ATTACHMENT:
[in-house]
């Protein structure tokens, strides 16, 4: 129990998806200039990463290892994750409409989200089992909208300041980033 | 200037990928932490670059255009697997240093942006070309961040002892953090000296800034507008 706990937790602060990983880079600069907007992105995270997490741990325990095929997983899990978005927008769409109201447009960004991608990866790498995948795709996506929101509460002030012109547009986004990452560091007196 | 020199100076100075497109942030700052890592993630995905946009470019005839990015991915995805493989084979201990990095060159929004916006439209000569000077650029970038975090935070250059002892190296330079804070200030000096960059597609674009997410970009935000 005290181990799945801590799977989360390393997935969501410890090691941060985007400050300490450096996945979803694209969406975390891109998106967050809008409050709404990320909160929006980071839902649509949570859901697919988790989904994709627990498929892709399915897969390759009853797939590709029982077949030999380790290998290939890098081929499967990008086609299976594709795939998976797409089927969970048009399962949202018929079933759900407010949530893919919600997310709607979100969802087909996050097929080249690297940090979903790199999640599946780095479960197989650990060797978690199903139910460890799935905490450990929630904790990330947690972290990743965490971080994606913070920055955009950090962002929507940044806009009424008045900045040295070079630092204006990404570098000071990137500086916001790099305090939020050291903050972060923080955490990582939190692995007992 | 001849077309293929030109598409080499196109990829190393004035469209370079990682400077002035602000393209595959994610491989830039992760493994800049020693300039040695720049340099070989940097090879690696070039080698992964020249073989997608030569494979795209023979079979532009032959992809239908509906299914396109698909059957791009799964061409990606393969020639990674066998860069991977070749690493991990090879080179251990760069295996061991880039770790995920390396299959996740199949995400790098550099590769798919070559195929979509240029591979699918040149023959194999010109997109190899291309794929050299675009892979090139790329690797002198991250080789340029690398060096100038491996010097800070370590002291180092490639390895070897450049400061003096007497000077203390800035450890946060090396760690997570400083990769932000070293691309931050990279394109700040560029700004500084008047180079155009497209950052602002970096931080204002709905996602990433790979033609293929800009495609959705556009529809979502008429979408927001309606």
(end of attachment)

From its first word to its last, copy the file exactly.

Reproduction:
[in-house]
């Protein structure tokens, strides 16, 4: 129990998806200039990463290892994750409409989200089992909208300041980033 | 200037990928932490670059255009697997240093942006070309961040002892953090000296800034507008 706990937790602060990983880079600069907007992105995270997490741990325990095929997983899990978005927008769409109201447009960004991608990866790498995948795709996506929101509460002030012109547009986004990452560091007196 | 020199100076100075497109942030700052890592993630995905946009470019005839990015991915995805493989084979201990990095060159929004916006439209000569000077650029970038975090935070250059002892190296330079804070200030000096960059597609674009997410970009935000 005290181990799945801590799977989360390393997935969501410890090691941060985007400050300490450096996945979803694209969406975390891109998106967050809008409050709404990320909160929006980071839902649509949570859901697919988790989904994709627990498929892709399915897969390759009853797939590709029982077949030999380790290998290939890098081929499967990008086609299976594709795939998976797409089927969970048009399962949202018929079933759900407010949530893919919600997310709607979100969802087909996050097929080249690297940090979903790199999640599946780095479960197989650990060797978690199903139910460890799935905490450990929630904790990330947690972290990743965490971080994606913070920055955009950090962002929507940044806009009424008045900045040295070079630092204006990404570098000071990137500086916001790099305090939020050291903050972060923080955490990582939190692995007992 | 001849077309293929030109598409080499196109990829190393004035469209370079990682400077002035602000393209595959994610491989830039992760493994800049020693300039040695720049340099070989940097090879690696070039080698992964020249073989997608030569494979795209023979079979532009032959992809239908509906299914396109698909059957791009799964061409990606393969020639990674066998860069991977070749690493991990090879080179251990760069295996061991880039770790995920390396299959996740199949995400790098550099590769798919070559195929979509240029591979699918040149023959194999010109997109190899291309794929050299675009892979090139790329690797002198991250080789340029690398060096100038491996010097800070370590002291180092490639390895070897450049400061003096007497000077203390800035450890946060090396760690997570400083990769932000070293691309931050990279394109700040560029700004500084008047180079155009497209950052602002970096931080204002709905996602990433790979033609293929800009495609959705556009529809979502008429979408927001309606």